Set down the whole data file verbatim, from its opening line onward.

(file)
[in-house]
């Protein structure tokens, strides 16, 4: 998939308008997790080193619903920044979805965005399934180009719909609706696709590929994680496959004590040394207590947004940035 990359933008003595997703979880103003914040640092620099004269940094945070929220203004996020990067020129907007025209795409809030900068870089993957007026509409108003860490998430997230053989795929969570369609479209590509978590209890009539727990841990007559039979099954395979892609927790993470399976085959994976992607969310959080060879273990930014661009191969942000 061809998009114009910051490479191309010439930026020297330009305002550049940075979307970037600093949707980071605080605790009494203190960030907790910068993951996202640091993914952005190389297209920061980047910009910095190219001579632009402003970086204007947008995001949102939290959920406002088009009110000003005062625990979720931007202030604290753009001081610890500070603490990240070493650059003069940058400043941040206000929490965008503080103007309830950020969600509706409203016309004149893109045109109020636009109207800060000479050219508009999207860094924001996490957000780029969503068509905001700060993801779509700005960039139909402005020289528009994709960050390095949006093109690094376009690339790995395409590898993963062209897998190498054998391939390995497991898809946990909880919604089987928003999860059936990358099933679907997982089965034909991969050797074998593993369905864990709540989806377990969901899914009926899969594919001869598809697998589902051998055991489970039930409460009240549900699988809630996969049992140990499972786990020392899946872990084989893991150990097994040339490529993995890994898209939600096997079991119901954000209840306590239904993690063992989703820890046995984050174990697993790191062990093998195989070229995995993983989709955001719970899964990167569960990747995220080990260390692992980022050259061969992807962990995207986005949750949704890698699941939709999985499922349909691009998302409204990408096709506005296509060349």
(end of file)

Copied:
[in-house]
């Protein structure tokens, strides 16, 4: 998939308008997790080193619903920044979805965005399934180009719909609706696709590929994680496959004590040394207590947004940035 990359933008003595997703979880103003914040640092620099004269940094945070929220203004996020990067020129907007025209795409809030900068870089993957007026509409108003860490998430997230053989795929969570369609479209590509978590209890009539727990841990007559039979099954395979892609927790993470399976085959994976992607969310959080060879273990930014661009191969942000 061809998009114009910051490479191309010439930026020297330009305002550049940075979307970037600093949707980071605080605790009494203190960030907790910068993951996202640091993914952005190389297209920061980047910009910095190219001579632009402003970086204007947008995001949102939290959920406002088009009110000003005062625990979720931007202030604290753009001081610890500070603490990240070493650059003069940058400043941040206000929490965008503080103007309830950020969600509706409203016309004149893109045109109020636009109207800060000479050219508009999207860094924001996490957000780029969503068509905001700060993801779509700005960039139909402005020289528009994709960050390095949006093109690094376009690339790995395409590898993963062209897998190498054998391939390995497991898809946990909880919604089987928003999860059936990358099933679907997982089965034909991969050797074998593993369905864990709540989806377990969901899914009926899969594919001869598809697998589902051998055991489970039930409460009240549900699988809630996969049992140990499972786990020392899946872990084989893991150990097994040339490529993995890994898209939600096997079991119901954000209840306590239904993690063992989703820890046995984050174990697993790191062990093998195989070229995995993983989709955001719970899964990167569960990747995220080990260390692992980022050259061969992807962990995207986005949750949704890698699941939709999985499922349909691009998302409204990408096709506005296509060349």